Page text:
Please note that all areas, measurements and distances given in these particulars are approximate and rounded. The text, photographs and floor plans are for general guidance only. The Modern House has not tested any services, appliances or specific fittings — prospective purchasers are advised to inspect the property themselves. All fixtures, fittings and furniture not specifically itemised within these particulars are deemed removable by the vendor.


History

The development company Span built 30 housing estates between 1948 and 1984. In his book The Spirit of Span Housing, James Strike says: “Span housing was the inspiration of two young men, who, during the 1930s, met as architectural students at the Regent Street Polytechnic. Eric Lons and Geoffrey Townsend both had a keen interest in modern architecture[…] They believed that there was a market for well-designed houses in carefully designed landscapes for the sort of people who recognised good design when they saw it – and they were right.”

Span housing was the subject of a recent exhibition at the RIBA, and the accompanying book, entitled Eric Lyons & Span (ed Barbara Simms), gives a comprehensive survey of its history. “The work of the architect Eric Lyons,” it states, “is as well-loved now as it was vibrantly successful when first constructed. Built almost entirely for Span Developments, its mission was to provide an affordable environment ‘that gave people a lift’.”

Outlining the background to the Span Estate at Blackheath, it says: “Span’s attention had turned to the Cator Estate in Blackheath, a charming preserve of late 18th-century and early 19th-century terraces and villas[…] The area’s history was stoutly defended by the Blackheath Society, founded in 1937, and Blackheath Park – the core of the Cator Estate – was becoming admired for its ‘Regency character’. But many of the houses had been damaged beyond repair, and the long gardens and backland nurseries of Blackheath Park and the roads immediately to its north and south were ripe for speculative development.”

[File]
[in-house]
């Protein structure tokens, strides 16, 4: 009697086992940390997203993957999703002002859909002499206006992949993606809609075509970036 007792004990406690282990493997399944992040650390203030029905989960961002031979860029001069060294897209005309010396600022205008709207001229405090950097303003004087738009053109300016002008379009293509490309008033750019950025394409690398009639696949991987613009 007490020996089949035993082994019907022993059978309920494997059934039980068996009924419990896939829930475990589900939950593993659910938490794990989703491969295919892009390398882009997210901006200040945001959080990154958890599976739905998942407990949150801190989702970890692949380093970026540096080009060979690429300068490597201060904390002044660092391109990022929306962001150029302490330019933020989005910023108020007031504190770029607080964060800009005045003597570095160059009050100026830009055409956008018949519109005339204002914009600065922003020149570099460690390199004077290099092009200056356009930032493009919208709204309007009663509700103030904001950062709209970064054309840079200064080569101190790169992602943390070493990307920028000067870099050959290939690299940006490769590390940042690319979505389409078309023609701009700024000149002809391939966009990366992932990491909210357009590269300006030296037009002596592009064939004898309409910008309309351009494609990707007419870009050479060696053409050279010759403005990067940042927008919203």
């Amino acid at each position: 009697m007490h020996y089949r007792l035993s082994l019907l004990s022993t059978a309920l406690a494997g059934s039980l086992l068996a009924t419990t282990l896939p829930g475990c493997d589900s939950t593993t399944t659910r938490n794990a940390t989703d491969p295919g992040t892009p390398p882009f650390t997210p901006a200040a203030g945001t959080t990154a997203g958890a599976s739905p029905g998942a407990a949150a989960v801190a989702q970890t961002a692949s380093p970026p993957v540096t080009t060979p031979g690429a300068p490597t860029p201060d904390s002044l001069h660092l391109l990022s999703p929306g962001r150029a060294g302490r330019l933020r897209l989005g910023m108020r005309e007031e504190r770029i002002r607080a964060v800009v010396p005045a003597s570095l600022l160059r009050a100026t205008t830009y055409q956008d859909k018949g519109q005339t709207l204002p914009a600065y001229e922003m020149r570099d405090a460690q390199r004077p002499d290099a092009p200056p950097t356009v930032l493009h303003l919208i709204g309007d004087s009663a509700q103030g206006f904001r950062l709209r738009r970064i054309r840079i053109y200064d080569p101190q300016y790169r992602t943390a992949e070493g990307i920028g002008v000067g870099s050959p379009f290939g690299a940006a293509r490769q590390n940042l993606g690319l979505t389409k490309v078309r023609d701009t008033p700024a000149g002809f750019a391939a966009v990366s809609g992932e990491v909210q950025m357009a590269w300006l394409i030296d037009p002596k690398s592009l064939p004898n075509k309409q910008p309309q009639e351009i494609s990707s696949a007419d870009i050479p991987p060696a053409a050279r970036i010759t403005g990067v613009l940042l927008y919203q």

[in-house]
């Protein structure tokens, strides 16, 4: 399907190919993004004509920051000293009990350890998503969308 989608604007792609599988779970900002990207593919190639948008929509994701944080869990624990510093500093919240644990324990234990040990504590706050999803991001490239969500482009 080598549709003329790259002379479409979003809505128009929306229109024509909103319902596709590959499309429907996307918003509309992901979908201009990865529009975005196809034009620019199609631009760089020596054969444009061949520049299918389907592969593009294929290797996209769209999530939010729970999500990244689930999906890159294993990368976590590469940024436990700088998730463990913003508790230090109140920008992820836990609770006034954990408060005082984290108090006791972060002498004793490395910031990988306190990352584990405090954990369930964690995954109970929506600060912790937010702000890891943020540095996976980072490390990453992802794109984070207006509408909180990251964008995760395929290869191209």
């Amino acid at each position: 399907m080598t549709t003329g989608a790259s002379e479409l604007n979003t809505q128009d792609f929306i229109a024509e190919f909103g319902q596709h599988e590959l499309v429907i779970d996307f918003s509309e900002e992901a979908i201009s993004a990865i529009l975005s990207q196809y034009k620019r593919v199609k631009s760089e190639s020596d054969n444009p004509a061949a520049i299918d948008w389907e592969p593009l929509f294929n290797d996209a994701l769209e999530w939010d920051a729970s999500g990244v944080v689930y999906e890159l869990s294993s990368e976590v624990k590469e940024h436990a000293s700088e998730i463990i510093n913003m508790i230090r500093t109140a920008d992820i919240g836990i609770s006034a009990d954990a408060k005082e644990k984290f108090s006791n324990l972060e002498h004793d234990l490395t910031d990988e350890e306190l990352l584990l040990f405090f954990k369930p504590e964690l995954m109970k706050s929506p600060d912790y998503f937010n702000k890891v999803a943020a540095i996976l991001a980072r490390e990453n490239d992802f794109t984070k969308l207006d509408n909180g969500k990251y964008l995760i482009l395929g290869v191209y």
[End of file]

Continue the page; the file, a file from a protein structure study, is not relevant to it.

The book continues: “Today, the area takes its distinctive character from the combination of Regency and Span developments, and the mature landscaping of both. That Span estates were not diluted in their execution was due to Lyons’s sheer determination to defy the planners, termed by him ‘aesthetic controllers’, and restrictive building regulations[…] He won around 20 housing medals from the MHLG [Ministry of Housing and Local Government], three in 1964 alone.”


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Eric Lyons

Having worked for Walter Gropius and Maxwell Fry, Eric Lyons (1912-1980) co-founded the development company Span in 1948, along with Geoffrey Townsend and Leslie Bilsby. Lyons’s Span houses are all about space and light, and blurring the edges between outside and indoor space. He paid great attention to the surrounding landscape, designing and building properties around existing splendid mature trees and creating communal areas that encourage residents to mix. An early Span publication summarises the origin of the name: “It spans the gap between the suburban monotony of the typical ‘spec building’ and the architecturally designed individually built residence.” Outside of his Span work, Lyons carried out a number of other schemes, including public housing for World’s End in Chelsea. He was appointed President of the RIBA in the 1970s.